Excerpt from December by Elizabeth Hartley Winthrop, plus links to reviews, author biography & more

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December
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  • First Published:
    Jun 2008, 256 pages
    Paperback:
    Jul 2009, 256 pages

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Book Reviewed by:
Sarah Sacha Dollacker

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“You know,” she says, chopping the carrots into coins, “your uncle called this morning. He’s convinced he’s under surveillance. He’s being buzzed by black helicopters. He’s counted thirty-six since yesterday.” She wipes the hair from her forehead with the back of her wrist. “And,” she says, “he thinks Ronna’s mind is being poisoned.” Ruth looks up. “Because she uses aspartame, not sugar.” She pushes the carrot coins to the side of the cutting board and reaches for an onion.

The kitchen opens onto the family room, the rooms themselves separated only by the wide counter where Ruth stands. She looks up over the counter and into the other room, where her daughter sits at the table, her head bent low over her sketchbook, a pencil clutched firmly in her hand. She looks stern with concentration, and Ruth can tell by the whiteness of her fingertips that she is pressing the pencil hard against the page. She is framed by the picture window, and her silhouette is dark against the sky behind her, its steely canvas broken only by the jagged limbs of the apple tree, Ruth’s favorite. Bare long before the other trees this fall, the apple tree is dying, Ruth knows. Wilson wanted to cut it down, but she wouldn’t let him.

“It’s dead, Ruth,” he’d said.

“It’s not dead,” she’d said. “It’s dying. Let’s just let it die.”

The winter will kill it, she suspects. It’s meant to be a bad one.

“Do you know what my mother said to me on her deathbed?” Ruth asks, flaking the onion’s skin away. “I asked her, I said, ‘Mother, what am I going to do about Jimmy?’ And she looked at me, and she smiled, and she said, ‘Ruthie, I don’t know, but he is your problem now.’ And, my God, words have never been truer.” She picks the knife back up and holds it above the onion, then she pauses. “I’m just not quite sure what I’m supposed to do.” She lowers the knife onto the onion. “What do I say about thirty-six black helicopters, for instance? Do I say I see them, too? That everyone does? Or do I tell him he’s delusional?”

Ruth steps back from the onion to dry her eyes. Isabelle has not looked up. A large pot of water on the stove has finally come to a boil, and Ruth pours several bags of split peas in. “There,” she says. “That should last us for a couple months at least. Maybe even all winter. Though I’d like to make lentil, too, at some point.” She turns back to the cutting board. Her daughter hunches over her sketchbook, very still except for the slow and deliberate movements of her drawing hand.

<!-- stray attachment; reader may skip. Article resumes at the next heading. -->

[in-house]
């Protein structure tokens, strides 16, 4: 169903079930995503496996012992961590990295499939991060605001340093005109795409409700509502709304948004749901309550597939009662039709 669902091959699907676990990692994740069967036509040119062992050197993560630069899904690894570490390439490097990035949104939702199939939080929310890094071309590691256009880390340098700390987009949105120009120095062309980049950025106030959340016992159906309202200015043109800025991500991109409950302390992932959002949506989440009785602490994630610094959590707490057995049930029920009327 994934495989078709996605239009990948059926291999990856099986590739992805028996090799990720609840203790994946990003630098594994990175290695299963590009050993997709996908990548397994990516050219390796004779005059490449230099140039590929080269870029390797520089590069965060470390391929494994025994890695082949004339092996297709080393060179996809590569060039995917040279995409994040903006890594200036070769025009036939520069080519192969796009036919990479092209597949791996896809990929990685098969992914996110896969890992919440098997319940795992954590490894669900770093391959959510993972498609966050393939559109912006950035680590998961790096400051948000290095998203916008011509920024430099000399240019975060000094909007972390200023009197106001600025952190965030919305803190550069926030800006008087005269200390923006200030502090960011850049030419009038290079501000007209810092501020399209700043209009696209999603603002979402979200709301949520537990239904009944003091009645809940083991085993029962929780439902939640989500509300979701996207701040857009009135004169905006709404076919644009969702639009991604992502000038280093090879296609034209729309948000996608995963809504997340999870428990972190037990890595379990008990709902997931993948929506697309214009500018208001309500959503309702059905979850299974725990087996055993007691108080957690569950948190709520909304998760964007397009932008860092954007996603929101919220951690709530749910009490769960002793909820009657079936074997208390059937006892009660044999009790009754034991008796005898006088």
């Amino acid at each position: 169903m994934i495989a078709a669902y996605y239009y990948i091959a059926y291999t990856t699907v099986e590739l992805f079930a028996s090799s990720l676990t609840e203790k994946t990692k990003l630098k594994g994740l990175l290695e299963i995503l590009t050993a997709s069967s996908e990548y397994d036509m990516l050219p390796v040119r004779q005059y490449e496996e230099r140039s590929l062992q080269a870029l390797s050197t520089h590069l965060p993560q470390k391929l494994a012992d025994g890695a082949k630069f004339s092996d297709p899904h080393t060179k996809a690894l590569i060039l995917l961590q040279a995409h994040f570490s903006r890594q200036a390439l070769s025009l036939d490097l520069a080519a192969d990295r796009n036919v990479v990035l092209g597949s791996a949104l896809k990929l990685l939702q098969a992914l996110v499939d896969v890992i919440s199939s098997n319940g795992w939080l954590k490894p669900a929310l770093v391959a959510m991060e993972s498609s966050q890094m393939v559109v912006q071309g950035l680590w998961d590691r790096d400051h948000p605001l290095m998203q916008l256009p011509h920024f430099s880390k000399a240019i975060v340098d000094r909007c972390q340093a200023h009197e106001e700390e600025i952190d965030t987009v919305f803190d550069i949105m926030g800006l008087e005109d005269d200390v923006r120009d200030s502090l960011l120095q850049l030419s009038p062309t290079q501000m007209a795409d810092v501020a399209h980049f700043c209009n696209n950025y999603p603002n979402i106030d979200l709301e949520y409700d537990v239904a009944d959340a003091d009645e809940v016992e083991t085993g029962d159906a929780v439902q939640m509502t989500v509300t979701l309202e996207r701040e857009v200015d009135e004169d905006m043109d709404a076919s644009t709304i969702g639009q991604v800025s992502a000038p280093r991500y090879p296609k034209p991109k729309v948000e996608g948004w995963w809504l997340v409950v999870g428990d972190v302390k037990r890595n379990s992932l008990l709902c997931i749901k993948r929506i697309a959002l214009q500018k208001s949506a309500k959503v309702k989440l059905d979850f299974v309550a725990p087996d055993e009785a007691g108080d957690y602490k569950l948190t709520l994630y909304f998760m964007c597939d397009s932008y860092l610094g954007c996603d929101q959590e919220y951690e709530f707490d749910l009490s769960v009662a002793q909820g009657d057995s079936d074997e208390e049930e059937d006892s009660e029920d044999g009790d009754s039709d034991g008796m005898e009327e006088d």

“I’d like to see what you’re drawing, Isabelle,” Ruth says. “When you’re finished, if you want to show me.”

Her daughter says nothing, though Ruth didn’t expect an answer. Isabelle hasn’t spoken for nine months now. She has been to countless doctors and psychiatrists, but nothing seems to help, to penetrate the silence. Ruth is sure that she is somehow responsible. There are images that haunt and tease: Isabelle at two, sitting alone on the edge of the sandbox in the same blue overalls every day, watching as the other children play; Isabelle at four, sitting small among her preschool classmates, glancing often at Ruth with her book in the corner to make sure she hasn’t left her there alone; Isabelle in tears on her first day of kindergarten when finally Ruth arrived to pick her up, ten minutes late. Isabelle had taken literally her teacher’s joking threat to turn the stragglers into chicken soup, and she had nightmares for months. Of all days, on that day, Ruth should have been on time. And maybe she shouldn’t have stayed with her daughter at preschool, the only parent, until April, when Isabelle was finally ready to let her go. Maybe she should have gotten into the sandbox with her daughter and helped her to make friends instead of allowing her to sit as a spectator until she was comfortable. She’s read countless books on parenting, trying to figure out just where she went wrong, and how she can make it right. Each book tells her something different: she should discipline, she should tolerate, she should encourage independence, she should allow for dependence—and each book points to a mistake. Where she should have tolerated, she disciplined instead; where she should have disciplined, she didn’t.

Excerpted from December by Elizabeth Hartley Winthrop Copyright © 2008 by Elizabeth Hartley Winthrop. Excerpted by permission of Knopf, a division of Random House, Inc. All rights reserved. No part of this excerpt may be reproduced or reprinted without permission in writing from the publisher.

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